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The glass panel shows the insides and the already mentioned Diamond HD 4870 graphics cards. Since we recieved the early sample of this system, the cards in question aren't the Black Edition cards, but rather Diamond's standard edition cards. The cards run at 780MHz, which is 20MHz less than Black Edition cards can churn out. Still, there's plenty of room for overclocking in both cases.

The front shows four "S.C" symbols placed in front of the four 120mm fans. These are the only fans in this case, but since the airflow is virtually unobstructed, additional fans are not needed. In case you doubt this, just hold your hand over the air outlets and this rig will surely turn you into a believer. The test sample features some high-speed fans that are incredibly loud, but retail version of Hellcat Xterme Machine will feature new fans that are quiet. It's important to note that this was the biggest flaw of this rig, which paints the picture of just how close to perfect this machine came.

All the cables are neatly arranged, and if you want to locate the nicely hidden radiator, you can simply follow the pipes. Due to the radiator's size, it had to be fitted vertically, which is the reason why the case is so tall.

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The radiator is cooled by the fans mounted on it. Since it’s so large, there was room left for only one optical drive and Matrixorbital GX LCD panel that shows the readings and the state of the computer. This is only one of many available panels to choose from when configuring your rig. Through the GX panel and the LCD studio software that comes with it, you can easily customize what information you want the panel to display. Thanks to the Danger Den water cooling system, the temperatures are so low that you don’t even have to monitor them – so put on the winamp look and enjoy the music.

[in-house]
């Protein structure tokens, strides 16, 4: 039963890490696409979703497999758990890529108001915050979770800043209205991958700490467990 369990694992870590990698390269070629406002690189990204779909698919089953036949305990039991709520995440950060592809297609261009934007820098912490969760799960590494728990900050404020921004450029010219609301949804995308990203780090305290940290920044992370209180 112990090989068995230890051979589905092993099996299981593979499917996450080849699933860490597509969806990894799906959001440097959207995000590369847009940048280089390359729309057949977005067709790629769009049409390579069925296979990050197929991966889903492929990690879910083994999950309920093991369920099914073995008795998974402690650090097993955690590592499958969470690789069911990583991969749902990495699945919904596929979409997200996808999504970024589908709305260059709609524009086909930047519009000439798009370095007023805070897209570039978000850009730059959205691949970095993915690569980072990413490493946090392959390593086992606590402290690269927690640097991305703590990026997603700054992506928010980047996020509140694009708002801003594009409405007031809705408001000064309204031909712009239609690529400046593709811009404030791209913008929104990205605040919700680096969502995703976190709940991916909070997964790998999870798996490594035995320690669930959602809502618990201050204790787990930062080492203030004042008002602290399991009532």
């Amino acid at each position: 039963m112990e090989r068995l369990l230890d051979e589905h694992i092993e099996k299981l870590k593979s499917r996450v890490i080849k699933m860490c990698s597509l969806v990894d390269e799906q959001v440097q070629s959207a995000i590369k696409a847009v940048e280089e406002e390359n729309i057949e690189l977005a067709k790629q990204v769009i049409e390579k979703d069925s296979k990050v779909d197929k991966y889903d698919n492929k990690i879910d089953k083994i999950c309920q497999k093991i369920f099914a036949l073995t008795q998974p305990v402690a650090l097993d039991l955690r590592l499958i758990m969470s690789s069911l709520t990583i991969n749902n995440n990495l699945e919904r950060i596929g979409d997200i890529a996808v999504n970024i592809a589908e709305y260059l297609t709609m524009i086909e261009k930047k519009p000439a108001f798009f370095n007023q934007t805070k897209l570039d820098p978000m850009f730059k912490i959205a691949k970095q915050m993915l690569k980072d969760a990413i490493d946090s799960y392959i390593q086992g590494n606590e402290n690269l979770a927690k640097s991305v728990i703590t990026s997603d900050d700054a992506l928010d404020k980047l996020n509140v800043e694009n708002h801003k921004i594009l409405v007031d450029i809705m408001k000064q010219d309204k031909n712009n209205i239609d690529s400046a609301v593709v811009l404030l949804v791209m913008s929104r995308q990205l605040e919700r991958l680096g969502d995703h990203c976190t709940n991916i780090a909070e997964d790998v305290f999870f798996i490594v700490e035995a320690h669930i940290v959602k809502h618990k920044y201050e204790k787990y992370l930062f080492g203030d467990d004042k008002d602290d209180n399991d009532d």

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Power and restart buttons are on the upper panel, and the only thing missing is the USB connector panel. All the panels on this rig are airbrushed, so every angle will give you something to look at. Artwork transitions are very well done and there’s no visible start/finish where the airbrushing work started.

If you’re not into scary horror themes, then refrain from looking at the opposite panel as the large agitated “cat from hell” looks really nice.

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The back panel of the case reveals some additional details. Due to the weight of the PSU, the same is positioned on the bottom, whereas the hard disks populate the upper part. Intel DX48BT2 motherboard doesn’t feature PS2 ports for the keyboard and the mouse, and since there are no front or top USB panels you’ll have to use your USB connections wisely and sparingly.

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The airflow is excellent and there are many visible air outlets. This panel also features a regulator that you can use to turn off the lights or just tone them down. Although we might just be picking hairs, we’d still like the option to turn off the radiator lights and not just the green cold cathode tube one.

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This case looks particularly nice in the dark.

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Last modified on Tuesday, 07 October 2008 03:34